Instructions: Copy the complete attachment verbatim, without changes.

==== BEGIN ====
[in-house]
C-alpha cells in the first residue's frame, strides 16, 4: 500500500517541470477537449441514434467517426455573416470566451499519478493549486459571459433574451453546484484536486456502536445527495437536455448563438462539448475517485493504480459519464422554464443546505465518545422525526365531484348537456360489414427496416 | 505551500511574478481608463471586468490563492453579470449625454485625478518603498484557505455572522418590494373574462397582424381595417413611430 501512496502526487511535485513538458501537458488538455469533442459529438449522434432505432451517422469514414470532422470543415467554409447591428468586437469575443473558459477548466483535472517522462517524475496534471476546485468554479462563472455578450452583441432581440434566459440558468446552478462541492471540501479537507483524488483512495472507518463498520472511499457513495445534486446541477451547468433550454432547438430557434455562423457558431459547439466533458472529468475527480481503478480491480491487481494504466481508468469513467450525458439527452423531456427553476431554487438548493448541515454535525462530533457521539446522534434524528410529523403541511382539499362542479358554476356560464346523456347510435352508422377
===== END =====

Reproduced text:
[in-house]
C-alpha cells in the first residue's frame, strides 16, 4: 500500500517541470477537449441514434467517426455573416470566451499519478493549486459571459433574451453546484484536486456502536445527495437536455448563438462539448475517485493504480459519464422554464443546505465518545422525526365531484348537456360489414427496416 | 505551500511574478481608463471586468490563492453579470449625454485625478518603498484557505455572522418590494373574462397582424381595417413611430 501512496502526487511535485513538458501537458488538455469533442459529438449522434432505432451517422469514414470532422470543415467554409447591428468586437469575443473558459477548466483535472517522462517524475496534471476546485468554479462563472455578450452583441432581440434566459440558468446552478462541492471540501479537507483524488483512495472507518463498520472511499457513495445534486446541477451547468433550454432547438430557434455562423457558431459547439466533458472529468475527480481503478480491480491487481494504466481508468469513467450525458439527452423531456427553476431554487438548493448541515454535525462530533457521539446522534434524528410529523403541511382539499362542479358554476356560464346523456347510435352508422377